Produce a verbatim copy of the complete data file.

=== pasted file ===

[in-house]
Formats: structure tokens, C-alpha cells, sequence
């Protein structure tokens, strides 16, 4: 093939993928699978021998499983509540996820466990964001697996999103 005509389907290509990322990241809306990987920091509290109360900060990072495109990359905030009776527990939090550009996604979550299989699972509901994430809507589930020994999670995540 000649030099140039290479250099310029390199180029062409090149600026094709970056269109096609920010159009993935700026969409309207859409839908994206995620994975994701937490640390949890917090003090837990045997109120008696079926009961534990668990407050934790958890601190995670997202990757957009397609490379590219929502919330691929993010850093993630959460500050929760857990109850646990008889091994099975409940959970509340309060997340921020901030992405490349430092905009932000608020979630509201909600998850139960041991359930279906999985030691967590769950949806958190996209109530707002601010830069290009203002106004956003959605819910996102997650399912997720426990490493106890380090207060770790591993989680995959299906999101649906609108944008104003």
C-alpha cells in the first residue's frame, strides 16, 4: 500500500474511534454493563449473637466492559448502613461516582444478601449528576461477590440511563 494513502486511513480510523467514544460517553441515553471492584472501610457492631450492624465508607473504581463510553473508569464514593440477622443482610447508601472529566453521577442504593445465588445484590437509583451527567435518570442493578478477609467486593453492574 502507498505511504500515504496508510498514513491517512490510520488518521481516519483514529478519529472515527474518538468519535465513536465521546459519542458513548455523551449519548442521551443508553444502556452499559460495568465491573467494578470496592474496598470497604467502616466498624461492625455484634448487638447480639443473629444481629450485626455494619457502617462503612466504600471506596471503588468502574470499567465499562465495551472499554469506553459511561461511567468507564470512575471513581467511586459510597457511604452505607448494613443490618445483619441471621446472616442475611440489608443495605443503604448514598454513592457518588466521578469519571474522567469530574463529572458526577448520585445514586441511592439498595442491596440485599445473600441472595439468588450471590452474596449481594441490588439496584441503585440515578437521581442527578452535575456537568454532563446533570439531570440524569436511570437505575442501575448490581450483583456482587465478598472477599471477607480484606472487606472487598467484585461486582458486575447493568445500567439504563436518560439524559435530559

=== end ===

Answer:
[in-house]
Formats: structure tokens, C-alpha cells, sequence
């Protein structure tokens, strides 16, 4: 093939993928699978021998499983509540996820466990964001697996999103 005509389907290509990322990241809306990987920091509290109360900060990072495109990359905030009776527990939090550009996604979550299989699972509901994430809507589930020994999670995540 000649030099140039290479250099310029390199180029062409090149600026094709970056269109096609920010159009993935700026969409309207859409839908994206995620994975994701937490640390949890917090003090837990045997109120008696079926009961534990668990407050934790958890601190995670997202990757957009397609490379590219929502919330691929993010850093993630959460500050929760857990109850646990008889091994099975409940959970509340309060997340921020901030992405490349430092905009932000608020979630509201909600998850139960041991359930279906999985030691967590769950949806958190996209109530707002601010830069290009203002106004956003959605819910996102997650399912997720426990490493106890380090207060770790591993989680995959299906999101649906609108944008104003």
C-alpha cells in the first residue's frame, strides 16, 4: 500500500474511534454493563449473637466492559448502613461516582444478601449528576461477590440511563 494513502486511513480510523467514544460517553441515553471492584472501610457492631450492624465508607473504581463510553473508569464514593440477622443482610447508601472529566453521577442504593445465588445484590437509583451527567435518570442493578478477609467486593453492574 502507498505511504500515504496508510498514513491517512490510520488518521481516519483514529478519529472515527474518538468519535465513536465521546459519542458513548455523551449519548442521551443508553444502556452499559460495568465491573467494578470496592474496598470497604467502616466498624461492625455484634448487638447480639443473629444481629450485626455494619457502617462503612466504600471506596471503588468502574470499567465499562465495551472499554469506553459511561461511567468507564470512575471513581467511586459510597457511604452505607448494613443490618445483619441471621446472616442475611440489608443495605443503604448514598454513592457518588466521578469519571474522567469530574463529572458526577448520585445514586441511592439498595442491596440485599445473600441472595439468588450471590452474596449481594441490588439496584441503585440515578437521581442527578452535575456537568454532563446533570439531570440524569436511570437505575442501575448490581450483583456482587465478598472477599471477607480484606472487606472487598467484585461486582458486575447493568445500567439504563436518560439524559435530559